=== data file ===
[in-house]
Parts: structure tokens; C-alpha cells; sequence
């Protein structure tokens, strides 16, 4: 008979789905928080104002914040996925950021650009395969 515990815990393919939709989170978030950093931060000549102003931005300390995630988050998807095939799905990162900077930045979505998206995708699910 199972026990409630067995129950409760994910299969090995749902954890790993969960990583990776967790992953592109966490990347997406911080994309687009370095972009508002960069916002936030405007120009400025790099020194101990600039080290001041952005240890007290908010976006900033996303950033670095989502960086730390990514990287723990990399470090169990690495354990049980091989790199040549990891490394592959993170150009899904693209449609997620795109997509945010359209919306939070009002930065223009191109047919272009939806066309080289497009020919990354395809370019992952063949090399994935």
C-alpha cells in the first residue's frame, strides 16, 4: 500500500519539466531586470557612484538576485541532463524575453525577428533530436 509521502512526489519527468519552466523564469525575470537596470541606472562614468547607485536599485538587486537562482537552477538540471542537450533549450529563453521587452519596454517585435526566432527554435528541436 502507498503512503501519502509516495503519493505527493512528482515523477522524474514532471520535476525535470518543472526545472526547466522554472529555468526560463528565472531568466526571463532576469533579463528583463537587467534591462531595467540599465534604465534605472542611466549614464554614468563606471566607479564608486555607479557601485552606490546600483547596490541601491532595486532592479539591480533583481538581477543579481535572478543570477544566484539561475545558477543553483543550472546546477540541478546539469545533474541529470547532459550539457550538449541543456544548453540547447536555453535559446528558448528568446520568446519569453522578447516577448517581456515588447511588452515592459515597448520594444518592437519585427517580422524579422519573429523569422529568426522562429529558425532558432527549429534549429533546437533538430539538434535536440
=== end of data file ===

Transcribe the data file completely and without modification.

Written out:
[in-house]
Parts: structure tokens; C-alpha cells; sequence
């Protein structure tokens, strides 16, 4: 008979789905928080104002914040996925950021650009395969 515990815990393919939709989170978030950093931060000549102003931005300390995630988050998807095939799905990162900077930045979505998206995708699910 199972026990409630067995129950409760994910299969090995749902954890790993969960990583990776967790992953592109966490990347997406911080994309687009370095972009508002960069916002936030405007120009400025790099020194101990600039080290001041952005240890007290908010976006900033996303950033670095989502960086730390990514990287723990990399470090169990690495354990049980091989790199040549990891490394592959993170150009899904693209449609997620795109997509945010359209919306939070009002930065223009191109047919272009939806066309080289497009020919990354395809370019992952063949090399994935």
C-alpha cells in the first residue's frame, strides 16, 4: 500500500519539466531586470557612484538576485541532463524575453525577428533530436 509521502512526489519527468519552466523564469525575470537596470541606472562614468547607485536599485538587486537562482537552477538540471542537450533549450529563453521587452519596454517585435526566432527554435528541436 502507498503512503501519502509516495503519493505527493512528482515523477522524474514532471520535476525535470518543472526545472526547466522554472529555468526560463528565472531568466526571463532576469533579463528583463537587467534591462531595467540599465534604465534605472542611466549614464554614468563606471566607479564608486555607479557601485552606490546600483547596490541601491532595486532592479539591480533583481538581477543579481535572478543570477544566484539561475545558477543553483543550472546546477540541478546539469545533474541529470547532459550539457550538449541543456544548453540547447536555453535559446528558448528568446520568446519569453522578447516577448517581456515588447511588452515592459515597448520594444518592437519585427517580422524579422519573429523569422529568426522562429529558425532558432527549429534549429533546437533538430539538434535536440